Although he often updates productions (famously transposing “The Mikado” to England in the 1920s), Miller has chosen to follow the general rule with “Falstaff,” and so has set the play in the 16th century. Isabella Bywater’s design draws directly on Dutch and Flemish paintings of interiors. Beginning as a concertina-style tavern, it opens up into a marble-floored bedroom in the climax of the first half. In Act 3 Scene 2, the whole stage space reveals huge oak tree trunks laid out on a diagonal chessboard design as in Windsor Great Park.

If there is any darkness left from Shakespeare’s original characterization, it is in Act 3, when Falstaff is finally humiliated. Verdi’s orchestration of this is among the most careful and complex of his oeuvre. Dan Ettinger conducts the Tokyo Philarmonic Orchestra with sensitivity, rising to the challenge of the strange solemnity of the music.

In this scene, in which all are disguised, Alice lures Falstaff into Windsor Great Park where, just as he thinks their tryst is about to be consummated, they are interrupted by Meg announcing that “the witches are coming.” Entering with tiny lanterns underneath their cowls, the chorus of “imps” and “elves” are ushered in and proceed to mock him. Their free-form fugue of voices mounts to near hysteria as they scream, “Let’s sting him, stick him . . . till he howls.”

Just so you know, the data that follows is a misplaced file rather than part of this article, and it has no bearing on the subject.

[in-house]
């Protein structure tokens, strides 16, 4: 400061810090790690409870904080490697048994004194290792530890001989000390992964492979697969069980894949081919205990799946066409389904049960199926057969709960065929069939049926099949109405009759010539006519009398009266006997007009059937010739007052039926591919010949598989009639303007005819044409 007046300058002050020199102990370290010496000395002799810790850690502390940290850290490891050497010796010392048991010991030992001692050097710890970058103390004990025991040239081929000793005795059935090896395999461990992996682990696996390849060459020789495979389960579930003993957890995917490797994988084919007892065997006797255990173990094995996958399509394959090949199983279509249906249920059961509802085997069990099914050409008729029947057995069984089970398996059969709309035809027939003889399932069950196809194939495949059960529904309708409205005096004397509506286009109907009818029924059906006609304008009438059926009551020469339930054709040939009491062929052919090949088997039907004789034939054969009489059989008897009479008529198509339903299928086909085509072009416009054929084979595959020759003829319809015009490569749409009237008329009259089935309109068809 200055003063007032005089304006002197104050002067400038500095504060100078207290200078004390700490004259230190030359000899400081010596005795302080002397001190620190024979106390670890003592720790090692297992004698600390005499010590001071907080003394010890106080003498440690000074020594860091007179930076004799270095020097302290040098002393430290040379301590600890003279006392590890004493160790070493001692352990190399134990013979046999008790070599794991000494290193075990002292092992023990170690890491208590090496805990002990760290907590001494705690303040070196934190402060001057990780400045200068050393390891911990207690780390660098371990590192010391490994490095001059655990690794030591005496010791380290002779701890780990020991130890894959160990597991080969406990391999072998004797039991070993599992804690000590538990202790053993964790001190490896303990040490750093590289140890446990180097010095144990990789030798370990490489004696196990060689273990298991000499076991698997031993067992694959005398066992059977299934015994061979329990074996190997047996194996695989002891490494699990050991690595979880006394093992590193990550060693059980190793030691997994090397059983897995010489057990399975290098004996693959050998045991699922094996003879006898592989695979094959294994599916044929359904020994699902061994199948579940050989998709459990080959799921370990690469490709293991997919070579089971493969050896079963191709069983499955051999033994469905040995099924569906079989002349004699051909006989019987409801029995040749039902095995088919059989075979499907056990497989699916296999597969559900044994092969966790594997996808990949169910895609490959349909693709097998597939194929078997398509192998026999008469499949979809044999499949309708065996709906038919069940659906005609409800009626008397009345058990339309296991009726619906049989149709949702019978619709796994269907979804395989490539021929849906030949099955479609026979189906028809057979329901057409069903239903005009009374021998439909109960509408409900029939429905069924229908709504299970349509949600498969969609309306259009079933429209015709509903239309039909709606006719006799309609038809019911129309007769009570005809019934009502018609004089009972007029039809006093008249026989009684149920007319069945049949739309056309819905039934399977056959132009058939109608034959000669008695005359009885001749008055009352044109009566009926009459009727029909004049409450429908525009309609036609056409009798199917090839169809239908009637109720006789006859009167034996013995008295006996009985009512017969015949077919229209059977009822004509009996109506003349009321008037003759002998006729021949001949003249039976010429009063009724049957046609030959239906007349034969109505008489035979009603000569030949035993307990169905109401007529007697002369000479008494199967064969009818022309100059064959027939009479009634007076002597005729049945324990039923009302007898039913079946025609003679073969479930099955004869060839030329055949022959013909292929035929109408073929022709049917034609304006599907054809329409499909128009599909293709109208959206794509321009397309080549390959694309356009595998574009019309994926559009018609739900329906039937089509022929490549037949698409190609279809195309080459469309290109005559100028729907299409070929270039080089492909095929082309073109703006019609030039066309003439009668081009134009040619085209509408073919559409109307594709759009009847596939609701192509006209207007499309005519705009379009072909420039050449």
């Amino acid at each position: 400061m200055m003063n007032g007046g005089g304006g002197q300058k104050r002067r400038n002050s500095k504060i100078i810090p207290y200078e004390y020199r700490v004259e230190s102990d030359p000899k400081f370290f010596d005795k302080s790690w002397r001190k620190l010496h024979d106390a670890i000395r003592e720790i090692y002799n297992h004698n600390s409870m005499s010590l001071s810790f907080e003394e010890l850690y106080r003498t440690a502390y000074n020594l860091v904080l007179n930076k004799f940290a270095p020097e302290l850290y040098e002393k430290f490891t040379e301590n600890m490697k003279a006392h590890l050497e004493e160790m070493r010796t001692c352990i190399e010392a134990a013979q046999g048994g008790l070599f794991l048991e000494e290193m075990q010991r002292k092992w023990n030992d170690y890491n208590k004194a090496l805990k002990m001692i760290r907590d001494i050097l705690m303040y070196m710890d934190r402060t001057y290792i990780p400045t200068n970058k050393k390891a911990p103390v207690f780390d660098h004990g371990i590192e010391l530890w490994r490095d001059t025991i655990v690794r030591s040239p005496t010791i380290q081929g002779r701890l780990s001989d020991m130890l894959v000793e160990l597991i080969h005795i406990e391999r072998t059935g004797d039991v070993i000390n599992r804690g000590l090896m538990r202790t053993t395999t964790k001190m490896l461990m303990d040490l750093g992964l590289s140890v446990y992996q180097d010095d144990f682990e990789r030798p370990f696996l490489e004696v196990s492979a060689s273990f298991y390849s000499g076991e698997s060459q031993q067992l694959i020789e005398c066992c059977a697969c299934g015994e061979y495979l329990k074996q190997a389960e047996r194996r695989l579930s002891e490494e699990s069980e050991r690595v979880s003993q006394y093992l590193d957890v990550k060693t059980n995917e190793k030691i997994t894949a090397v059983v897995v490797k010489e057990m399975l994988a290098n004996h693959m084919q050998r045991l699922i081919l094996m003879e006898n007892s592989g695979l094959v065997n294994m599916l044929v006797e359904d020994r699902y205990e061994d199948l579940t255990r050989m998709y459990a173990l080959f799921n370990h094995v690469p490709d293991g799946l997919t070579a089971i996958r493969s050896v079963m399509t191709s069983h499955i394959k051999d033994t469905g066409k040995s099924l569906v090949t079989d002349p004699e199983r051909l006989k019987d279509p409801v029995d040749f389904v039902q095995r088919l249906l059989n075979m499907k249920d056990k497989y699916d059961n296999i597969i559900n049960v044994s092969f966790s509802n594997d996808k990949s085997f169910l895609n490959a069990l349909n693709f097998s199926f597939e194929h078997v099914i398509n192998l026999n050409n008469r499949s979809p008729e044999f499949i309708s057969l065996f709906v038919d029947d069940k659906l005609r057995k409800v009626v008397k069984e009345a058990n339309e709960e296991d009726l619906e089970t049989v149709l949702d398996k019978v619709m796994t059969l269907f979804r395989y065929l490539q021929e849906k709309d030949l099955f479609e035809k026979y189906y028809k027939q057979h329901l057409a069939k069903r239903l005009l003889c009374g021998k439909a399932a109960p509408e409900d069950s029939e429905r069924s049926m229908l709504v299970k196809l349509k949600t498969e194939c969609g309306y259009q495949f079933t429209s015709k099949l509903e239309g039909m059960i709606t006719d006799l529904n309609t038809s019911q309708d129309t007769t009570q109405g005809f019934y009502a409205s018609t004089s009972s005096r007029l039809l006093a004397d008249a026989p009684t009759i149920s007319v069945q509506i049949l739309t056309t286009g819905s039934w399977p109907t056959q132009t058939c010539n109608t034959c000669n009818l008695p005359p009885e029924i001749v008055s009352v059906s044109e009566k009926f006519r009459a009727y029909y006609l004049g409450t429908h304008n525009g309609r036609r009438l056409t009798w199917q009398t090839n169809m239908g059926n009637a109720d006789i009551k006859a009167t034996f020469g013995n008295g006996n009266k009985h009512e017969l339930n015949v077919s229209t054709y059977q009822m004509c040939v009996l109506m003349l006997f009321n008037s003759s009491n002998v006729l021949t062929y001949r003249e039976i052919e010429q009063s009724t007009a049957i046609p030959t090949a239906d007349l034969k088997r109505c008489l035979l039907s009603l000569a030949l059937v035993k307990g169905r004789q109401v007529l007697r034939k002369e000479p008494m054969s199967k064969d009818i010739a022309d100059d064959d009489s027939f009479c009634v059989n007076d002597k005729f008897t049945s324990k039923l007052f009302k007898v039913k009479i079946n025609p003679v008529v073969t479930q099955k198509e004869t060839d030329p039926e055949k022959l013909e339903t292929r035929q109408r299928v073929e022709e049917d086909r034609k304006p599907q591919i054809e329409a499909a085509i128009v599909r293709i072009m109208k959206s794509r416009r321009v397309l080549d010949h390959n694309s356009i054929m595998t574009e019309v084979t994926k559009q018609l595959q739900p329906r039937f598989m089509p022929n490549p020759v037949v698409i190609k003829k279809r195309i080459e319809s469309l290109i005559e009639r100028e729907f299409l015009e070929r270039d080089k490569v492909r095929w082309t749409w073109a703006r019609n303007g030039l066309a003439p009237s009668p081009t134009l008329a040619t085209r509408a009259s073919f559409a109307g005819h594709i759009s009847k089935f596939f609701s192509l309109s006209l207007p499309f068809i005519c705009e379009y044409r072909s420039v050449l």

In his own words, Miller conceives of Falstaff as a kind of charvari (Italian for a vagabond outcast) who, in the 19th century, might well have been lynched. With this sense of danger lurking beneath the second half of the drama, Falstaff’s character gains dramatic weight. When he finally realizes he has been gulled, he sings: “Every sort of common clown / makes fun of me and glories in it, / but, without me, they wouldn’t have / a pinch of salt for all their arrogance. / I’m the one who makes them so clever. / My wit creates the wit of others.”

Verdi was perhaps persuaded to dramatize Shakespeare’s character because it was a role that allowed him as a composer to comment on life through a comic alter ego. But Falstaff’s closing lines could also be applied to Miller’s own career. Although knighted in 2002, Miller has always spoken his mind, questioning artistic decisions with an almost philosophical rigor — and sometimes thus severing his relationship with opera establishments around the world.

I approached this production with some trepidation, fearing it might reveal more about Miller’s philosophy than his art, but the production is richly rewarding to anyone who relishes great comic characterization and timing. If truth-telling is a good starting point for comedy, it may be that Verdi, and his creation Falstaff, have found their perfect director in this latter-day Sir John.